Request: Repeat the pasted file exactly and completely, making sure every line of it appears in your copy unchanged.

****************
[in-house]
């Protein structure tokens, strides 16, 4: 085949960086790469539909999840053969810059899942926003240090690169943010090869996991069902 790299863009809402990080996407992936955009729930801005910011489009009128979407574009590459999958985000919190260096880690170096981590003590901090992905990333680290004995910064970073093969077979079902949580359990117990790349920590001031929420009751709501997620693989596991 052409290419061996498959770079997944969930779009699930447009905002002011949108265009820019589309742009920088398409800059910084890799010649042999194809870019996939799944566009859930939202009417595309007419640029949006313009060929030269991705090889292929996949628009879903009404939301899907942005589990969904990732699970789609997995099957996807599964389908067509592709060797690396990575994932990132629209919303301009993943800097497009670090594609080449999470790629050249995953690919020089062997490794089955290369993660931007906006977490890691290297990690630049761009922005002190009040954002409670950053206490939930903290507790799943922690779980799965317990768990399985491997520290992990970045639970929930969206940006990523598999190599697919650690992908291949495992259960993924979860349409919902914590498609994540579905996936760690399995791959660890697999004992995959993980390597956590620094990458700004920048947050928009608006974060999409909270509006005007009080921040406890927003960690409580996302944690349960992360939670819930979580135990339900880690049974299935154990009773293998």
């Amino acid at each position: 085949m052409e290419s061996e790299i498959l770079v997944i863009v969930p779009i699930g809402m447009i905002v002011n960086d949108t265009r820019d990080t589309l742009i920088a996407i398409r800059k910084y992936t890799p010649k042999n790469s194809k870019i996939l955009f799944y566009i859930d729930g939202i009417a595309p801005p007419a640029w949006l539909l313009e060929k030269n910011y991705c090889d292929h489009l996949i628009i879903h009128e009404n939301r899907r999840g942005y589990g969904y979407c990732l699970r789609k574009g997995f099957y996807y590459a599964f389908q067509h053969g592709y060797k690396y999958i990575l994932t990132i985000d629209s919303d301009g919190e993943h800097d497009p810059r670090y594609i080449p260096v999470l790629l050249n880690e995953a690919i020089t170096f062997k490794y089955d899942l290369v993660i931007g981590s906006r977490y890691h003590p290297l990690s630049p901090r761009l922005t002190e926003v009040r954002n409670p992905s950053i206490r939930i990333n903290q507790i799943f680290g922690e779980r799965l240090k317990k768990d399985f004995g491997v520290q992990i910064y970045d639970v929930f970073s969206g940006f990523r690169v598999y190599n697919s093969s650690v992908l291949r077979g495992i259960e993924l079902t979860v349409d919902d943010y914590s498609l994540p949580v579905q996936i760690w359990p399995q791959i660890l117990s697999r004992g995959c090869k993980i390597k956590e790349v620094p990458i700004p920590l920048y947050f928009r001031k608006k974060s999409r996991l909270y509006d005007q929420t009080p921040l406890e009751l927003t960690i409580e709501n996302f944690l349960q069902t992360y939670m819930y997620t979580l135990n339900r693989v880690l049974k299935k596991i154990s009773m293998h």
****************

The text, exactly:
[in-house]
């Protein structure tokens, strides 16, 4: 085949960086790469539909999840053969810059899942926003240090690169943010090869996991069902 790299863009809402990080996407992936955009729930801005910011489009009128979407574009590459999958985000919190260096880690170096981590003590901090992905990333680290004995910064970073093969077979079902949580359990117990790349920590001031929420009751709501997620693989596991 052409290419061996498959770079997944969930779009699930447009905002002011949108265009820019589309742009920088398409800059910084890799010649042999194809870019996939799944566009859930939202009417595309007419640029949006313009060929030269991705090889292929996949628009879903009404939301899907942005589990969904990732699970789609997995099957996807599964389908067509592709060797690396990575994932990132629209919303301009993943800097497009670090594609080449999470790629050249995953690919020089062997490794089955290369993660931007906006977490890691290297990690630049761009922005002190009040954002409670950053206490939930903290507790799943922690779980799965317990768990399985491997520290992990970045639970929930969206940006990523598999190599697919650690992908291949495992259960993924979860349409919902914590498609994540579905996936760690399995791959660890697999004992995959993980390597956590620094990458700004920048947050928009608006974060999409909270509006005007009080921040406890927003960690409580996302944690349960992360939670819930979580135990339900880690049974299935154990009773293998």
């Amino acid at each position: 085949m052409e290419s061996e790299i498959l770079v997944i863009v969930p779009i699930g809402m447009i905002v002011n960086d949108t265009r820019d990080t589309l742009i920088a996407i398409r800059k910084y992936t890799p010649k042999n790469s194809k870019i996939l955009f799944y566009i859930d729930g939202i009417a595309p801005p007419a640029w949006l539909l313009e060929k030269n910011y991705c090889d292929h489009l996949i628009i879903h009128e009404n939301r899907r999840g942005y589990g969904y979407c990732l699970r789609k574009g997995f099957y996807y590459a599964f389908q067509h053969g592709y060797k690396y999958i990575l994932t990132i985000d629209s919303d301009g919190e993943h800097d497009p810059r670090y594609i080449p260096v999470l790629l050249n880690e995953a690919i020089t170096f062997k490794y089955d899942l290369v993660i931007g981590s906006r977490y890691h003590p290297l990690s630049p901090r761009l922005t002190e926003v009040r954002n409670p992905s950053i206490r939930i990333n903290q507790i799943f680290g922690e779980r799965l240090k317990k768990d399985f004995g491997v520290q992990i910064y970045d639970v929930f970073s969206g940006f990523r690169v598999y190599n697919s093969s650690v992908l291949r077979g495992i259960e993924l079902t979860v349409d919902d943010y914590s498609l994540p949580v579905q996936i760690w359990p399995q791959i660890l117990s697999r004992g995959c090869k993980i390597k956590e790349v620094p990458i700004p920590l920048y947050f928009r001031k608006k974060s999409r996991l909270y509006d005007q929420t009080p921040l406890e009751l927003t960690i409580e709501n996302f944690l349960q069902t992360y939670m819930y997620t979580l135990n339900r693989v880690l049974k299935k596991i154990s009773m293998h």